Welcome! This is a Non-Political and a Non-Profit site (to include its authors and contributors) and does not subscribe to any revisionist organizations. This site is only to explore the combat role and history of the multinational Waffen-SS in World War II. Enlistment rolls show that a total of 950,000 men served in its ranks between 1940 and 1945. It contains a collection of real events and information on these European volunteers and conscripts for historical research and documentation.
Waffen-SS – Part of a Criminal Organization
Unidentified Panzergrenadier of the Waffen-SS
Unidentified SS-Maiden of the SS-Helferinnenkorps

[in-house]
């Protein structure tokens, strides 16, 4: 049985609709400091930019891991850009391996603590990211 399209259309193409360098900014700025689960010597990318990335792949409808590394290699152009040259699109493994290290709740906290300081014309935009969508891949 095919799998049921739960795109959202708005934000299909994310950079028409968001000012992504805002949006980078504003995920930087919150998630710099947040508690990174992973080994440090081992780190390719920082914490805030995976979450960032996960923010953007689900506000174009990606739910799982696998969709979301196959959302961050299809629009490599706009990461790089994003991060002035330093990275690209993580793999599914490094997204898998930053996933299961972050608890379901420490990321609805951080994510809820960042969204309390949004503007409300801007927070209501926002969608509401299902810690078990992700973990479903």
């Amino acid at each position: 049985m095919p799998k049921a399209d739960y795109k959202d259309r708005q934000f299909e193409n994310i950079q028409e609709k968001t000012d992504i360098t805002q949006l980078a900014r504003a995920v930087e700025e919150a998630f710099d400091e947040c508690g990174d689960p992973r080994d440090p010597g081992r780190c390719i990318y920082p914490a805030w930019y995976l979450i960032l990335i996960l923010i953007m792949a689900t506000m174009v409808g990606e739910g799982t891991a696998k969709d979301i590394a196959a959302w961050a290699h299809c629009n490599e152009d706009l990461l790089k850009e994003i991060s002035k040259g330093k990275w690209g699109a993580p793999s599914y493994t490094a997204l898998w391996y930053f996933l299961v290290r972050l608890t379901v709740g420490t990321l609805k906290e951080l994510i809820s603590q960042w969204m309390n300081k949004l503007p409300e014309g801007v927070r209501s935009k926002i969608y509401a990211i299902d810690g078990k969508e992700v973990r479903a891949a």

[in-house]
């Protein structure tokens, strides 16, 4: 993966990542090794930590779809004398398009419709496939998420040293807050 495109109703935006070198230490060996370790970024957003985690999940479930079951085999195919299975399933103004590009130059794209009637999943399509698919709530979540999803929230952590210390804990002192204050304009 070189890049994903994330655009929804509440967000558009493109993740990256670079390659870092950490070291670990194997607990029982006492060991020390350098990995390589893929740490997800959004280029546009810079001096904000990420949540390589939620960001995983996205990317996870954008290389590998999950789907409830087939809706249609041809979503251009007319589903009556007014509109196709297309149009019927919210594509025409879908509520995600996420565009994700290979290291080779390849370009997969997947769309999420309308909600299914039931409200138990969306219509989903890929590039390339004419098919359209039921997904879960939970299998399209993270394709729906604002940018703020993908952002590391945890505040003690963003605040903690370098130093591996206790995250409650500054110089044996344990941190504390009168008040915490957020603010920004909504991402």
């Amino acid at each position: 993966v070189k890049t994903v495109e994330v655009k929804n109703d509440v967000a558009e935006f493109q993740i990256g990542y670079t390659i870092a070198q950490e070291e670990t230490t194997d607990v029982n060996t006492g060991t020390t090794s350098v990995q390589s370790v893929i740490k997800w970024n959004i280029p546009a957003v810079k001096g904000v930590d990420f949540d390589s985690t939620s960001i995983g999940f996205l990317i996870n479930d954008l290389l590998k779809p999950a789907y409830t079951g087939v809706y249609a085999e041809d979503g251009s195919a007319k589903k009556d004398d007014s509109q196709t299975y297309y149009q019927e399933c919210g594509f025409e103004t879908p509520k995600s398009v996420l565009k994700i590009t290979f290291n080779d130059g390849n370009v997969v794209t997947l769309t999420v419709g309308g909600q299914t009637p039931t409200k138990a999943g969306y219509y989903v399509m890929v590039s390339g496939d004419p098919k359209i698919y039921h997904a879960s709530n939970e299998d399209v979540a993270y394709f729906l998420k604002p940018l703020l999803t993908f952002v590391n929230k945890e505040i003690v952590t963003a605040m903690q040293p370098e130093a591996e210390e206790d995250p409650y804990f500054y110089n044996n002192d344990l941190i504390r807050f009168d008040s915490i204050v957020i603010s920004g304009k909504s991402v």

In their brief but extraordinary existence the Waffen-SS won a unique reputation for daring élan and esprit de corps and unfailing professionalism in combat. Their courage was unquestioned and they achieved worldwide fame and notoriety. Waffen-SS played a conspicuous role in most of the important German triumphs, one far disproportionate to their numbers. Despite repeatedly sustaining horrendous casualties, their discipline remained unbroken, their fighting ardour unimpaired. After WWII, the Allies declared that the whole of the SS, including the Waffen-SS, was a criminal organization. Regardless of the military professionalism and the record of individual combat units, the entire organization was declared criminal. At a stroke, the imprisoned European volunteers were stripped of the protection of the Geneva Convention. All Soldiers of the Waffen-SS were automatically considered war criminals by virtue of being volunteers in the Waffen-SS; and for all their matchless undoubted bravery, the Waffen-SS now bears a reputation which will remain forever stained with infamy. Sir Norman Birkett, British alternate judge at the Nuremberg Tribunal, explained in April 1946 that: the trial is only in form a judicial process and its main importance is political. Hilfsgemeinschaft auf Gegenseitigkeit der Angehörigen der ehemaligen Waffen-SS (Mutual Help Association of Former Waffen-SS Members) was an organization founded in 1951 by former members of the Waffen-SS to provide assistance to the approximately 250.000 former Waffen-SS veterans living in West Germany at the time. The HIAG successfully fought numerous legal battles in West Germany to overturn the Nürnberg ruling and win legal status of the Waffen-SS. Waffen-SS veterans were denied many of the rights afforded to soldiers of the regular Wehrmacht, even pensions were denied to its members as a result of having been condemned as a criminal organization by the victorious Allies. Left image: a perfect shot of the elite esprit de corps so commonly found in Waffen-SS. Commons: Bundesarchiv. Right image: a great portrait of a female volunteer in the SS-Helferinnenkorps. As members of the Waffen-SS they wore the SS runes and sleeve eagle on their uniforms. After the war, its members were mistakenly often regarded as members of the SS-Gefolges, female SS guards, who were not members of the Waffen-SS. Fair use.